Again, I told myself to chill and get over it.
A fortnight after starting, the advertising manager who had been on holiday returned to work. That lunchtime whilst queuing at a dai pai dong for noodles she warned me to not stay late in the offices alone with the editor.
“You have a boyfriend, don’t you, so just say you have plans and you can’t change them, or say your boyfriend will come and pick you up from work.”
I looked at her, my heart sinking.
“I’m just telling you so he doesn’t catch you unaware without an excuse. I’m not saying he would try anything but it’s just best not to put yourself in that situation; d’you know what I mean?”
Yes, I did know what she meant. I knew exactly what she meant, and it wasn’t just me who felt uncomfortable with his behaviour. Another features writer who started the same week as me had already brought up her uneasiness, and it wasn’t just salacious or sexual, it was manipulative and bullying.
“He told me to go and review that new French restaurant at Mid-Levels,” Cheryl confided to me one morning at the MTR station.
“I went with a couple of friends and had the vegetarian options myself as I don’t eat meat, but when I submitted my review he told me to go back and try all the dishes myself even though my review included the meat dishes my friends had and their opinion of them.”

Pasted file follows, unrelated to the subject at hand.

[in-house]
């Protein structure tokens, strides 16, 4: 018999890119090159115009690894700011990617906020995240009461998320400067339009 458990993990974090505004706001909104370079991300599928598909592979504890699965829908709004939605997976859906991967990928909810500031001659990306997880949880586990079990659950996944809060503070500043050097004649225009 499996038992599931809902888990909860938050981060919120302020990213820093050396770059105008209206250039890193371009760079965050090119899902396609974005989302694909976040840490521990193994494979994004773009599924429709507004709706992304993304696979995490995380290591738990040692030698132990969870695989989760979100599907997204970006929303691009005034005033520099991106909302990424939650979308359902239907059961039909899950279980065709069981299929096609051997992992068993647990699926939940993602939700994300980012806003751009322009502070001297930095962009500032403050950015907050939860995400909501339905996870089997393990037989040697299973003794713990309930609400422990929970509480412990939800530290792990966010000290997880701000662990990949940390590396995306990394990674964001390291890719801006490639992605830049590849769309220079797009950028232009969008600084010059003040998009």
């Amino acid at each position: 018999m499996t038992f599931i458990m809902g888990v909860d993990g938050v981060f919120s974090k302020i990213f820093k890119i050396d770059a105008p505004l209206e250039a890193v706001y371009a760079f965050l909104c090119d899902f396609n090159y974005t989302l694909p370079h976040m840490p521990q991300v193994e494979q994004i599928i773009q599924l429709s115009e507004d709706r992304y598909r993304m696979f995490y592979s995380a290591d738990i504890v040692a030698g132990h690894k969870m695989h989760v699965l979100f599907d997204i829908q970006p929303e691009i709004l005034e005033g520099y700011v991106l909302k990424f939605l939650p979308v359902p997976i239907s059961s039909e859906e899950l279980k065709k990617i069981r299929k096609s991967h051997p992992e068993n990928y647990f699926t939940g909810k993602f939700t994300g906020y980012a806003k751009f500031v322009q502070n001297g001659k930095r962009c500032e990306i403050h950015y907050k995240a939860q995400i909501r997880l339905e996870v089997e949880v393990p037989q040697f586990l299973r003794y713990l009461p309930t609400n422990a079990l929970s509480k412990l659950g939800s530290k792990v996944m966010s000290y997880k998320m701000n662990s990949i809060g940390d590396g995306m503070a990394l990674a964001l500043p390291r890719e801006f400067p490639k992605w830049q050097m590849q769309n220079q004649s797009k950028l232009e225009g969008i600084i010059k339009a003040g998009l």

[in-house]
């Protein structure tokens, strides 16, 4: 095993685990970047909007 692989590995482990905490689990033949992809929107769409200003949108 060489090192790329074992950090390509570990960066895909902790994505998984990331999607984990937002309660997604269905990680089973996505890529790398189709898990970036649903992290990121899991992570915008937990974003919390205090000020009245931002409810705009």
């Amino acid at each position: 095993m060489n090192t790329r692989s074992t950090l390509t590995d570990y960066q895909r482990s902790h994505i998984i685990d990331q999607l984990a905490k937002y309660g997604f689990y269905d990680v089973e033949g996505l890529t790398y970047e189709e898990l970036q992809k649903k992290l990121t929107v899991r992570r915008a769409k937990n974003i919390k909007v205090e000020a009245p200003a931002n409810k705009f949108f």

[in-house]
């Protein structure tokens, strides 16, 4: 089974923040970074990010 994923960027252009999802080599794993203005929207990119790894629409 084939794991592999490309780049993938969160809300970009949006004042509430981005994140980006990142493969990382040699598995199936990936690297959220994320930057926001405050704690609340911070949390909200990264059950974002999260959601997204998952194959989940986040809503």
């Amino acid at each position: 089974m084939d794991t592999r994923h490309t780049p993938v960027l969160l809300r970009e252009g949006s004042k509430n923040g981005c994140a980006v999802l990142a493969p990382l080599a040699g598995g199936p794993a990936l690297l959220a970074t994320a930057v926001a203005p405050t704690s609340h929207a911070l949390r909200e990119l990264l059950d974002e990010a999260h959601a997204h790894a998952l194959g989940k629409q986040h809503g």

“Did you go back and eat the meat dishes?!” I asked, horrified. I was vegetarian and had no intention of eating meat just to keep my job.
“No, of course not. I just re-submitted my article after making it sound like I tried it all myself. But then he came with me to review an Italian place at Causeway Bay and had the chef serve us lots of little tasting dishes, so I had to eat some beef ravioli. I kept spitting food out into my napkin when he wasn’t looking. He said I couldn’t do my job properly if I wasn’t prepared to try all the food. I felt sick. I was never told I would have to do restaurant reviews when I took the job, but he says if I can’t do them then I need to re-think my position with the magazine.”
One afternoon, the Filipina maid ran sobbing from the editor’s office. We all looked at each other and back at our computer screens as the editor came out briefly, swore, then slammed his door shut. Along with Cheryl, mounting dread in our hearts, I went outside to look for Maria and see if we could help.